AAS 204th Meeting, June 2004
Session 53 Solar Interior
SPD Poster, Wednesday, June 2, 2004, 10:00am-7:00pm, Ballroom

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[53.05] The Role of Time-varying Meridional Flow Pattern During Past 20 Years In Influencing Upcoming Solar Cycle Features

M. Dikpati, G. de Toma, P. A. Gilman (HAO/NCAR), T. Corbard (Observatoire de la Cote d'Azur, Laboratoire Cassini, France), E. J. Rhodes (Univ. of Southern California), D. A. Haber (JILA, Univ. of Colorado), R. S. Bogart (Stanford Univ.), P. J. Rose (Univ. of Southern California)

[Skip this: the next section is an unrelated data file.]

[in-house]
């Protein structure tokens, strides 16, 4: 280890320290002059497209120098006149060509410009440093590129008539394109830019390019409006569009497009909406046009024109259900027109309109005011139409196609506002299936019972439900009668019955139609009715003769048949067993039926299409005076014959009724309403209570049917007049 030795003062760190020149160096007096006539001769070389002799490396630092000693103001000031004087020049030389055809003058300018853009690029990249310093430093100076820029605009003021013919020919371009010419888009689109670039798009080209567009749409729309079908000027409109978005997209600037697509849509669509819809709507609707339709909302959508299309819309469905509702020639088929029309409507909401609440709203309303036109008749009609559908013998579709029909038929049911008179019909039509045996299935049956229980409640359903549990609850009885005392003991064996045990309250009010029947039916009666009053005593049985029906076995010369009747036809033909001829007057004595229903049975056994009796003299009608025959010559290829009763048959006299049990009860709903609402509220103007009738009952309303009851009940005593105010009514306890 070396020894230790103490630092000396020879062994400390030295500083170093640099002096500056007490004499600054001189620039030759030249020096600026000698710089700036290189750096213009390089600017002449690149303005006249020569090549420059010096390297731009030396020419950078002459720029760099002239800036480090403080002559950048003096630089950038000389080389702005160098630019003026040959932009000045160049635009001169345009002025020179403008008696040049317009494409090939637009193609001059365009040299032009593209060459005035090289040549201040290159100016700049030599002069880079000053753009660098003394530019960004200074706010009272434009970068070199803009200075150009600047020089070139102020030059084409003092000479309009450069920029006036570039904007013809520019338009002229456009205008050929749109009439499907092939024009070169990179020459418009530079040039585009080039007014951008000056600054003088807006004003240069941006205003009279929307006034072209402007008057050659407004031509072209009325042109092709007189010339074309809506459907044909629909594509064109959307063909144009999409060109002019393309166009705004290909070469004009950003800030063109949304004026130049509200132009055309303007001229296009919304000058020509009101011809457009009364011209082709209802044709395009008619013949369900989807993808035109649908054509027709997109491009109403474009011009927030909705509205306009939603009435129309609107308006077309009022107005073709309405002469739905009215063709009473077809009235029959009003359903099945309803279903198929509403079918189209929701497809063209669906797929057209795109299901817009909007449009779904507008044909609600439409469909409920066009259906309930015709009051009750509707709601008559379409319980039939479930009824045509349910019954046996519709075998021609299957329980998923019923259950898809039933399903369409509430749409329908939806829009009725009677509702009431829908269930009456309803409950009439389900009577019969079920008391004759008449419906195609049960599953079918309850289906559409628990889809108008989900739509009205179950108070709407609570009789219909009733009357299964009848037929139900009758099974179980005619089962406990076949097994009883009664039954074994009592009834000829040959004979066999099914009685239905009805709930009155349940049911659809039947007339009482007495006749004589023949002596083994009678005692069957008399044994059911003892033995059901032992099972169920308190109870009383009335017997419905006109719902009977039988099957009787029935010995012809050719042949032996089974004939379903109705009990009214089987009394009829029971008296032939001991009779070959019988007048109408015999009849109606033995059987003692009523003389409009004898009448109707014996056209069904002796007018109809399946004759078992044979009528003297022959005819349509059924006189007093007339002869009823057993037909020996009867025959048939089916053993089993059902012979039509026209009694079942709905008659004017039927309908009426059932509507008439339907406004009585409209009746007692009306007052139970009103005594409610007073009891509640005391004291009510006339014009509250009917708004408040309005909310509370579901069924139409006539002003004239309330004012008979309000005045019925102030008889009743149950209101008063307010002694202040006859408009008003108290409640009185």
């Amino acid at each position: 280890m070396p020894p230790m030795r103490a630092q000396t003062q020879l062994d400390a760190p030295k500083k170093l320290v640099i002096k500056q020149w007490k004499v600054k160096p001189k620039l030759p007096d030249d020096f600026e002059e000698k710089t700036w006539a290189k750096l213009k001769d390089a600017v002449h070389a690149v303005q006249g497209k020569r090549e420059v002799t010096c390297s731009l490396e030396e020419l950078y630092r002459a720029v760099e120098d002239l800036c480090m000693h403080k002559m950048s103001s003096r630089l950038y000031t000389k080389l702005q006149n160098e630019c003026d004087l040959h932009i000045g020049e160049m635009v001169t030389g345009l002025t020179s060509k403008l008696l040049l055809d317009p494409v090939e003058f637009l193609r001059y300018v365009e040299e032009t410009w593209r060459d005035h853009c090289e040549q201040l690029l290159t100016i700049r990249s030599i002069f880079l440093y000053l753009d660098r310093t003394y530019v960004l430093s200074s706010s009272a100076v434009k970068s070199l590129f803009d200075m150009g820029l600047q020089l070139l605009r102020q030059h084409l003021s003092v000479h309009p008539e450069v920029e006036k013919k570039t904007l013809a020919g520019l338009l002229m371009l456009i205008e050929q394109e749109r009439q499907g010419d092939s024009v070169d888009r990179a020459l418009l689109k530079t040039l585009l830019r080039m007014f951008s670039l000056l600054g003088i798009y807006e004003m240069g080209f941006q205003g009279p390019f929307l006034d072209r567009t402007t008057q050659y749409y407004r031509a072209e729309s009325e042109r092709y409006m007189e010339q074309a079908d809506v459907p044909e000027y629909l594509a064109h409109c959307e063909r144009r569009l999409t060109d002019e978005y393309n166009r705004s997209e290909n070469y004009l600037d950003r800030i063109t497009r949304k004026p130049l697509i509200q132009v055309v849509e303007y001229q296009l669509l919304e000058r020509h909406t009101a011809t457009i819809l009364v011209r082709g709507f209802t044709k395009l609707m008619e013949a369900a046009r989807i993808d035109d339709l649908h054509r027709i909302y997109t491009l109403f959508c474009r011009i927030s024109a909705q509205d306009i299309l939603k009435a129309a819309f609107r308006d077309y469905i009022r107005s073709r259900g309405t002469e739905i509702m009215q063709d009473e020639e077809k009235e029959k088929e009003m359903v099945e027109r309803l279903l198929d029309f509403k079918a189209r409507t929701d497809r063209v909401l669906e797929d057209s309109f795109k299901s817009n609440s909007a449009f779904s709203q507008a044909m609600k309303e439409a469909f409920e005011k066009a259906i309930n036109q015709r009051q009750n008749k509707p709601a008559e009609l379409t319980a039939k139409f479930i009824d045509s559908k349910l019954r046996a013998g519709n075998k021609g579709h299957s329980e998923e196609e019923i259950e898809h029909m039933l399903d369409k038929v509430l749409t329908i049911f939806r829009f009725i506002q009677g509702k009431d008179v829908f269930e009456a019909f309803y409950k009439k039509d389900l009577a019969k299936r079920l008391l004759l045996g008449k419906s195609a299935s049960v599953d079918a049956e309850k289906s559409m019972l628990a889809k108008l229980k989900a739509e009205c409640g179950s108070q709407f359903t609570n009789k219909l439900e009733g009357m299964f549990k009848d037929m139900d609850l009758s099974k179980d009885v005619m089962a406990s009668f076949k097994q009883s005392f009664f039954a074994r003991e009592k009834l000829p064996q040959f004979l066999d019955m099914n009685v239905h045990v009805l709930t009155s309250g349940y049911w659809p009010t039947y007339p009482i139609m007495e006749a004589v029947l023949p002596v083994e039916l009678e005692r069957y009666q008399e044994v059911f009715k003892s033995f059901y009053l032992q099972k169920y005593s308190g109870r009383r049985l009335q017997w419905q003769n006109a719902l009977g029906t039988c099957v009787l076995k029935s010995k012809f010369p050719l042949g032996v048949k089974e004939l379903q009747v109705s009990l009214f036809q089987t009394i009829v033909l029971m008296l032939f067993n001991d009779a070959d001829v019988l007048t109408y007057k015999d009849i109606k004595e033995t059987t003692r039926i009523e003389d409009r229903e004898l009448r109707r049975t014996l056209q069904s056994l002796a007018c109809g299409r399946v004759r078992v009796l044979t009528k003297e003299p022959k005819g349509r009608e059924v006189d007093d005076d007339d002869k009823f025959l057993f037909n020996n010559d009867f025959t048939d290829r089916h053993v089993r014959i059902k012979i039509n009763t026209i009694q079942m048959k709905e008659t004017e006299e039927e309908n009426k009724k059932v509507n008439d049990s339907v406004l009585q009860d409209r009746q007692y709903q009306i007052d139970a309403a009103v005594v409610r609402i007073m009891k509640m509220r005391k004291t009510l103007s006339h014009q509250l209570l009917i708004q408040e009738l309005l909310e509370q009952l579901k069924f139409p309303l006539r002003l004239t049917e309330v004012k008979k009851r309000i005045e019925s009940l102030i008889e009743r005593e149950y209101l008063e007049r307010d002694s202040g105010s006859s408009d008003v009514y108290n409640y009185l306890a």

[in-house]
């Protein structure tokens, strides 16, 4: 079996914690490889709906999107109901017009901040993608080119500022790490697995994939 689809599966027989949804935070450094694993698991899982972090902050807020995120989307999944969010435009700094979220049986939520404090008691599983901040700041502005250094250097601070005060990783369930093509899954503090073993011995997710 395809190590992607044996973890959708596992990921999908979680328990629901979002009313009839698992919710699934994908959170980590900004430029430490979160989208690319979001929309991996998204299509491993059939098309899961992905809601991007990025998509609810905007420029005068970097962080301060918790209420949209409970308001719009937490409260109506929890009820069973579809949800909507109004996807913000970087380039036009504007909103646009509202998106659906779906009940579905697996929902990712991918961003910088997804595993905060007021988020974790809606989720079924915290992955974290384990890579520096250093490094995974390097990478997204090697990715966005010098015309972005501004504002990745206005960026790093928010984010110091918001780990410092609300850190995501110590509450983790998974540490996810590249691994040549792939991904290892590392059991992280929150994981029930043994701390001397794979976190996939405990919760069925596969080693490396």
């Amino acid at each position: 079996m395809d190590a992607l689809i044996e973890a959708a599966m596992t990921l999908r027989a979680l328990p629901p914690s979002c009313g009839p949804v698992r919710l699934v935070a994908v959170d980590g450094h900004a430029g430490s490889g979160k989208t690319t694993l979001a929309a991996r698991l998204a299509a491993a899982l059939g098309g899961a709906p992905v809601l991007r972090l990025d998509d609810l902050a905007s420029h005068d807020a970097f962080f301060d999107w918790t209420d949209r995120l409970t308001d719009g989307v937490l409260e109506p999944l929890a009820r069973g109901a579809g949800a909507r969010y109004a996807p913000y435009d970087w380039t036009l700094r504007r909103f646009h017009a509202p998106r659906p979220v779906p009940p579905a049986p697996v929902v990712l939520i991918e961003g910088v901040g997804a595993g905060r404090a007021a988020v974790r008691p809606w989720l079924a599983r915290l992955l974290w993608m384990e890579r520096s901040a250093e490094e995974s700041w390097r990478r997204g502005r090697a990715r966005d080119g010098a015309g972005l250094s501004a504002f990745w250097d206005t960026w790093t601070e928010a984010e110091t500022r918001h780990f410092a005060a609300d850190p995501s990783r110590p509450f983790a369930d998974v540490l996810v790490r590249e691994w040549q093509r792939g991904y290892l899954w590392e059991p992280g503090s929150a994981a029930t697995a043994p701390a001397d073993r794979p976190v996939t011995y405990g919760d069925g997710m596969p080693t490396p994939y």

Given the success of a recently built flux-transport dynamo-based scheme (ApJ, 2004, 601, 1136) in reproducing observed polar field features in cycle 23 including a) why polar reversal as well as polar field build-up after reversal were unusually slow, and b) why S-pole reversed a year after N-pole did, we apply this scheme to predict some features of solar cycle 24. It has been demonstrated (ApJ, 2000, 543, 1027) that the duration of the Sun's memory of its own magnetic field is governed primarily by the meridional flow speed in flux-transport dynamos, and is no less than two solar cycles. Therefore, observations of the Sun's magnetic field patterns over at least the past two cycles, and dynamical changes in the Sun's large-scale mass-flow in which the solar magnetic fields are partially frozen, should play important roles in determining certain features in the upcoming solar cycle. We first demonstrate theoretically how a N-S asymmetry in meridional flow pattern can produce asymmetry in sunspot maxima in N & S hemispheres, hence causing double peaks, as observed in cycles 22 and 23. We also show how deceleration in meridional flow, during the rising phase of cycle 23 produced a slower rise in this cycle compared to cycles 21 and 22. We then discuss the team-effort for extracting observed changes in meridional flow over the past 20 years, using helioseismic archive of MWO. By incorporating this long-term dynamical variation in flow-pattern in our prediction model, if we can tune the model to successfully reproduce various "anomalies" in solar cycle 23, we can comment further that cycle 23 is going to be a longer cycle if meridional flow does not accelerate during its declining phase, hence causing onset of cycle 24 around 2007. This work is supported by NASA grants W-10107 and W-10175. National Center for Atmospheric Research is sponsored by National Science Foundation.

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